Planning - The Seventh Sunday of Easter/Ascension Sunday/ Heritage Sunday
See the texts (NRSV), artwork and Revised Common Lectionary Prayers for this service at the Vanderbilt Divinity Library.
Ascension Day or Sunday: The Teaching and Power of the Ascended Lord
(These readings may also be used on the Seventh Sunday of Easter.)
Before Jesus ascends into heaven, he twice redirects the disciples from focusing on earthly kingdoms and glory to a Spirit-empowered mission (and the coming of the same Spirit) that lay before them -- to be witnesses in all the world. When the angels "interrupt" their wondering gaze, they also (a third time) redirect the disciples to continue in this mission by waiting for the coming of the Spirit in Jerusalem.
Psalm 47 (UMH 781).
An enthronement psalm celebrating God's kingship. This Psalm was chosen because ascension language is enthronement language. Jesus ascending into heaven means that Jesus is now enthroned in heaven.
Paul encourages the churches connected with the congregation(s) at Ephesus to remember the fullness of who they now are because of what God has made them in Jesus Christ, risen, ascended to the right hand of all power and reigning in, through and beyond the church.
We heard this story a few weeks ago to focus on repentance. Today we hear it to focus on ascension and mission. "Power from on high" will come to the apostles to empower a ministry of proclamation of repentance and forgiveness to the whole world.
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Other brass or loud outdoor instruments? Do you know someone who does?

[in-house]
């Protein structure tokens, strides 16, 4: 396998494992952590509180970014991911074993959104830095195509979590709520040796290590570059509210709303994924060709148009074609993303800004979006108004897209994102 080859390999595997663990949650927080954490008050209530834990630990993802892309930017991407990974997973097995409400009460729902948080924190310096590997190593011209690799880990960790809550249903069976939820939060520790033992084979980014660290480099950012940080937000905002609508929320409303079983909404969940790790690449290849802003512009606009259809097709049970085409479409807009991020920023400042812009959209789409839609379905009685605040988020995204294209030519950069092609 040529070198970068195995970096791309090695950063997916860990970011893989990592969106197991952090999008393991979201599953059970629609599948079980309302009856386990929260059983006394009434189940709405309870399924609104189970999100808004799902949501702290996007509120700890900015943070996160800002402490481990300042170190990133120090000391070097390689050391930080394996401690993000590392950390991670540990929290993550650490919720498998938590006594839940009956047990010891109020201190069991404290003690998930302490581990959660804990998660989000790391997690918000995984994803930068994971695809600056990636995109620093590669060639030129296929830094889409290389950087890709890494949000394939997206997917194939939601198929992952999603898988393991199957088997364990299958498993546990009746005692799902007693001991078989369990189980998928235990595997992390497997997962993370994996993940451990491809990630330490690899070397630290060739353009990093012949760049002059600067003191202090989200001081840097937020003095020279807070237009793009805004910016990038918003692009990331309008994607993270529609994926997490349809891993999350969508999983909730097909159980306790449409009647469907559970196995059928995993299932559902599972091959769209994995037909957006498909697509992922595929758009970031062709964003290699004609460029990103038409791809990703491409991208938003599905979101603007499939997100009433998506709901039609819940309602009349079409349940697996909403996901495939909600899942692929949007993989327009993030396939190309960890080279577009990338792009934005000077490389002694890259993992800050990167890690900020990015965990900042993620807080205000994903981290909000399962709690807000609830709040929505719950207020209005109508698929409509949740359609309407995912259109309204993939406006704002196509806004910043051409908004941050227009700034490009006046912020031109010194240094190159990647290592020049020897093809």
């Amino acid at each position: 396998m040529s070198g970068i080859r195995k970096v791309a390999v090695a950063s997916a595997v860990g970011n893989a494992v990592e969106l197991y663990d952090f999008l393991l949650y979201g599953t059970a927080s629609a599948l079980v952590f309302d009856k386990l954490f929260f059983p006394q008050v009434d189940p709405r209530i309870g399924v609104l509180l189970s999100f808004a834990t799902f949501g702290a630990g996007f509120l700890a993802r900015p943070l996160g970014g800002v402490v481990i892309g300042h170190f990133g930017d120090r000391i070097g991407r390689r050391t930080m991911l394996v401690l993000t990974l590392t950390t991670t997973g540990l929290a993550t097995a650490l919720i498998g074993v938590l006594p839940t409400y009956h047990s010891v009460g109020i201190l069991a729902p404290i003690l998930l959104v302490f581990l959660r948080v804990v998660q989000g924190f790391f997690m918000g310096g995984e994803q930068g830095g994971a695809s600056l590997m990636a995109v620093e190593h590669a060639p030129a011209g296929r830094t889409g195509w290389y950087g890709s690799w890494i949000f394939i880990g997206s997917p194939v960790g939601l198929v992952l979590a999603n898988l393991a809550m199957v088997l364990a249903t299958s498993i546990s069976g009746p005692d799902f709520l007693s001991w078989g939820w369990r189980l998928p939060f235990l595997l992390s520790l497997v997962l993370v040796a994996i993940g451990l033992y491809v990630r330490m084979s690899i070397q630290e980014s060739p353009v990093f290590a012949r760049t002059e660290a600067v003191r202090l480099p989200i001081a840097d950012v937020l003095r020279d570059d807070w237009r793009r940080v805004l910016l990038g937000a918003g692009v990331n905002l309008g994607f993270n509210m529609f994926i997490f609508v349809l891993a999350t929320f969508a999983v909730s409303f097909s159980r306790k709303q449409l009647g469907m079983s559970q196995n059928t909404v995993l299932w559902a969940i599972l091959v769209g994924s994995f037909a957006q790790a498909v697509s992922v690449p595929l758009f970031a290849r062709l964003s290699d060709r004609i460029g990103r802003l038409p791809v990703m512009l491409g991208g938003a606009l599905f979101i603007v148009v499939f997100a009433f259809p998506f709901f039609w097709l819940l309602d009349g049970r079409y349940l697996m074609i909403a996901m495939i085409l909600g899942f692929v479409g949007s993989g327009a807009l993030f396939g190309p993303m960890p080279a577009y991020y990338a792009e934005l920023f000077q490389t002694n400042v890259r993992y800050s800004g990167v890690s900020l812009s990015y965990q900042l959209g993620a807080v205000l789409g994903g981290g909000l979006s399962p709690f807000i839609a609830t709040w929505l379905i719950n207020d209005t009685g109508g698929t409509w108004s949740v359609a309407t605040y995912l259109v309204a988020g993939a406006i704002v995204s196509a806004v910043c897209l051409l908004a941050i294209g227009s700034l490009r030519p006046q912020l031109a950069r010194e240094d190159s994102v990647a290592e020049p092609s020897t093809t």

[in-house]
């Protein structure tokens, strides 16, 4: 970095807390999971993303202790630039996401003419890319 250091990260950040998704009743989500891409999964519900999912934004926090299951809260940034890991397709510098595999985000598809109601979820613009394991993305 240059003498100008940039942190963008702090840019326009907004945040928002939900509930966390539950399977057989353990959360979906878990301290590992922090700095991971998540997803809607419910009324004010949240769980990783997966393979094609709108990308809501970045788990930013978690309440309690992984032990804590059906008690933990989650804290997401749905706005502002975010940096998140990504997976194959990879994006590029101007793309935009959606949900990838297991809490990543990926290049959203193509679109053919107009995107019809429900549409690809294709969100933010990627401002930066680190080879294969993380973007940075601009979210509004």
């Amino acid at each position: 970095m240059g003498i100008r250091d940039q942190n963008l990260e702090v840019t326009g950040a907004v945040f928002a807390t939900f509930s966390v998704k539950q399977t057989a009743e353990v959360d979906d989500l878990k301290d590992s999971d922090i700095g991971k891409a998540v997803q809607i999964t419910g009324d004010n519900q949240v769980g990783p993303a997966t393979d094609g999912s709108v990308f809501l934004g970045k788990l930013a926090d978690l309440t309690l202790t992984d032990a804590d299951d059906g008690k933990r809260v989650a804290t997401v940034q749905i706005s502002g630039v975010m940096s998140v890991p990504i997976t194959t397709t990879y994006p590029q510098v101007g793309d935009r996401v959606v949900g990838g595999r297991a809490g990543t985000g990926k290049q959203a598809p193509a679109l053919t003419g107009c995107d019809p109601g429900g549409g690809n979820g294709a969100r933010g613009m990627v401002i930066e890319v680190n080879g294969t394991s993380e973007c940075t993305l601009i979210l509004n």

Use them if you have them, or arrange for a brass ensemble to be with your congregation today.
The texts for today, especially the psalm, beg for brass instruments to be played with joy and triumph. Got voices? I mean shouts! Use them today don't just read or sing the psalm; use it to direct real, live ritual action. Get folks clapping their hands, shouting songs of joy, doing something ritually to embody the Lord going up with a shout (perhaps a processional with a gospel book if you have one or a processional cross). Follow the psalm with a medley of Ascension songs (see United Methodist Hymnal 324, verse 2; 325, verses 3-4; 326, verses 1-2; and 327; Worship & Song, 3087, 3089). Open yourselves to the reality that the Lord who reigns on high will inhabit your praises.
And don't stop there. The texts for today do call for our "songs of loudest praise" to give plenty good room for adoration and awe. But all three of them also move us beyond adoration to action. "Why are you still standing here, gazing at the sky? This same Jesus you saw taken up will return in just the same way you saw him going into the sky." In other words, "The master will return. Now you, go get to work!"
From Luke and Acts, we know what that work is -- proclaiming resurrection, repentance, and forgiveness of sins everywhere, among all peoples, starting in Jerusalem, empowered by the Holy Spirit for whom they were called to wait. So, in the short term, the work is "Go, wait." And then in the longer term, it is: "Go, proclaim -- among all peoples."
And once that proclamation is done, once there are people whose lives are being turned around by the gospel and the Spirit, what then? Paul reminds the Christians in and around Ephesus their role now is to be his church, "which is his body, the fullness of him who fills all in all."